Older Adults_Bars-Geriatric Pain

FAST FACTS: Music

MUSIC therapy: Listening to (or playing) music as a form of enjoyable distraction.

Your loved one may enjoy:

Music

  • Listening to their favorite type of music
  • Singing hymns or other favorite songs
  • Listening to instrumental or harp music
  • Playing piano, guitar, or other instruments
  • Dancing
  • Watching children playing instruments or singing

How Does it Work?

  • Research indicates that listening to your preferred style of music can:
    1. Reduce pain
    2. Lower blood pressure, heart rate, and respiratory rate

What Can you Do?

  • Discuss with your loved one their music preferences and experiences with music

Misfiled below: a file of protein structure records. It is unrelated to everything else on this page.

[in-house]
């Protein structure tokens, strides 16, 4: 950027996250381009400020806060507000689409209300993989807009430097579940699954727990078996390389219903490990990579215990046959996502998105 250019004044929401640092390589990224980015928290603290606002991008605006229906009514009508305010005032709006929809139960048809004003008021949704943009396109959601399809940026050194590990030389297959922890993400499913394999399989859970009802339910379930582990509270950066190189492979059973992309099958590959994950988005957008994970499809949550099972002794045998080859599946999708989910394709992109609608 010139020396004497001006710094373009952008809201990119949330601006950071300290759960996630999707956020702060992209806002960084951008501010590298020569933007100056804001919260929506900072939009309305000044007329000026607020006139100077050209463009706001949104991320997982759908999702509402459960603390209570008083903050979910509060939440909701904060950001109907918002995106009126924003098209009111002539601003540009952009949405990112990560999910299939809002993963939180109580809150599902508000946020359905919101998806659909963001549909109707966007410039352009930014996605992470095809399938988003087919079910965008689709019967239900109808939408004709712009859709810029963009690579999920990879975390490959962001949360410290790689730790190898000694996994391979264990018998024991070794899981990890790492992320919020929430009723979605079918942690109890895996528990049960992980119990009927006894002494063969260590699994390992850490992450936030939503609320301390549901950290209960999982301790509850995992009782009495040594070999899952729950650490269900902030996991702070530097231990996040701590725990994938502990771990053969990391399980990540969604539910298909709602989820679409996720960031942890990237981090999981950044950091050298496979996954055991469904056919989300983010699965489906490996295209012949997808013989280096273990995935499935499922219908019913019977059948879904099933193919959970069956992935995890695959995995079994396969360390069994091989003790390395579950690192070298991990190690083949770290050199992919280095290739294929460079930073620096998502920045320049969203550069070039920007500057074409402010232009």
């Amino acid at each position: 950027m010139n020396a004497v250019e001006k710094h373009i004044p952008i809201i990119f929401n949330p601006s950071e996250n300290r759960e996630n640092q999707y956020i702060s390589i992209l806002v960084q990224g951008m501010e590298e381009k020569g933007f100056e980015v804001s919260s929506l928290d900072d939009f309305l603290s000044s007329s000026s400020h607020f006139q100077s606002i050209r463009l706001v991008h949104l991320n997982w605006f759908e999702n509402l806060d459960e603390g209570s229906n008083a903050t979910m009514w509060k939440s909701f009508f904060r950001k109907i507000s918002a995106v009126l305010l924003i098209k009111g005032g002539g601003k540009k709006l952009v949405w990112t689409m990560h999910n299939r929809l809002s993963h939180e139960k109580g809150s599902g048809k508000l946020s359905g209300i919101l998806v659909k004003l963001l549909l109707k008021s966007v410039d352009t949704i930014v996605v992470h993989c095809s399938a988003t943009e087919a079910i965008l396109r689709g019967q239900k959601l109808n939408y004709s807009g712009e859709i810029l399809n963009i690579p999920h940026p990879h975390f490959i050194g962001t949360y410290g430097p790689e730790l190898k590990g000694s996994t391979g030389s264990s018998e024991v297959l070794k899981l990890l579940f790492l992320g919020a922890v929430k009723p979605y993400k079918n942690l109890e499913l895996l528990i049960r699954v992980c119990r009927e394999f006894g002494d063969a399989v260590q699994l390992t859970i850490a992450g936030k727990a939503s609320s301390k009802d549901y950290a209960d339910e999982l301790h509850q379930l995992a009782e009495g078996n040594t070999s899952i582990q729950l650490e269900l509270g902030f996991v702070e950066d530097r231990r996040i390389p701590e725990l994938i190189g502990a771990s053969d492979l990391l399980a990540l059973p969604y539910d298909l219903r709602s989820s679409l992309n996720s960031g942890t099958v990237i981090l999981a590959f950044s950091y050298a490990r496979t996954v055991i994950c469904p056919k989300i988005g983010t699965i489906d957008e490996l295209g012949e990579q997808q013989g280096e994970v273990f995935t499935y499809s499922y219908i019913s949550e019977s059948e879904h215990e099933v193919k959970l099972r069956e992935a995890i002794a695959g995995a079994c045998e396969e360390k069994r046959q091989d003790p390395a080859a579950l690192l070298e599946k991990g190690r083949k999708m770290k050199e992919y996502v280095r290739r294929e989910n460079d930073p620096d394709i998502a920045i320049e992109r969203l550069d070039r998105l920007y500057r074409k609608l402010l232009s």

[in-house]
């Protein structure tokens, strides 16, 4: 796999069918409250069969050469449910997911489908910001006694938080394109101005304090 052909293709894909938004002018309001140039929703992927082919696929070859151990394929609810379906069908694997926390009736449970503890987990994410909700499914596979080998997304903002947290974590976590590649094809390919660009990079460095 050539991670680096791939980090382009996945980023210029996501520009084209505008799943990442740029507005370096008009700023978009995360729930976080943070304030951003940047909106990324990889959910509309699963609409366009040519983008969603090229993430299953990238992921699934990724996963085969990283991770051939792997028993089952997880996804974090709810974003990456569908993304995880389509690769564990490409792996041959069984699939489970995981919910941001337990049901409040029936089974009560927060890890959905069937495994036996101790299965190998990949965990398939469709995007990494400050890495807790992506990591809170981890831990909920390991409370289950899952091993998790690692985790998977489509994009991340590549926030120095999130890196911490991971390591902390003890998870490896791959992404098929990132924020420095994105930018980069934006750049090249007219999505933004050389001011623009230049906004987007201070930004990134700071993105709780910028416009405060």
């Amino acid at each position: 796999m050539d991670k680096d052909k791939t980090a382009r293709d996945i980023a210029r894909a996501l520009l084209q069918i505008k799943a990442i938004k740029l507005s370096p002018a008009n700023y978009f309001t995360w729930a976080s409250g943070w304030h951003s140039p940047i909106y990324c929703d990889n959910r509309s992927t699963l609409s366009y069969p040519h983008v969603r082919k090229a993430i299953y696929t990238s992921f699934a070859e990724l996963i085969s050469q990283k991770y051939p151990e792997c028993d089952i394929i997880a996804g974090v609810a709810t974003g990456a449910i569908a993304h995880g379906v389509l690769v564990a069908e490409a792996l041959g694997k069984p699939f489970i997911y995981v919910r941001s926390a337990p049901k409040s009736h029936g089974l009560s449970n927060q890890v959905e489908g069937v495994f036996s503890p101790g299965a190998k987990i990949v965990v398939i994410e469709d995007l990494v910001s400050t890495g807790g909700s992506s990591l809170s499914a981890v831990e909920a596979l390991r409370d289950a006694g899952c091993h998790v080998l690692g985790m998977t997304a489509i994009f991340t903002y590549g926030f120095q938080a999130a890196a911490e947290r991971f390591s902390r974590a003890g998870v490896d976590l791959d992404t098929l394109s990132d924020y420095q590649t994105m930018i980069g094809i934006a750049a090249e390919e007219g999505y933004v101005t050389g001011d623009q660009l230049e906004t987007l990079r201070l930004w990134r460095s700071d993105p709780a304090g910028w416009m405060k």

• Advocate for your loved one to have access to the items or opportunities necessary for using their preferred music as a nondrug pain management
  • Assist your loved one to gather the needed equipment (i.e. device to listen to music/head phones) and a variety of music options they enjoy
  • Set up the musical equipment as needed for your loved one prior to the session 
  • Ask your loved one prior to beginning each session what their pain/tension level is on a 0-10 pain scale and do this again at the end of the music session. 
  • Document pain ratings so you can share with your loved one’s healthcare team.

What Else Should You Do:

  • Consider using a Pain Diary to note important information useful to the provider on a regular basis.

Reference:

Adapted from: 1. Fouladbakhsh, J.M., et al., Nondrug therapies for pain management among rural older adults. Pain Manag Nurs, 2011. 12(2): p. 70-81. 2. The Nursing Home Pain Management Algorithm Clinical Trial, R01 NR009100,  7/1/05 – 4/30/10; Mary Ersek (PI) Used with permission of Mary Ersek and HPNA (2009). 

 

Revised 5/2019

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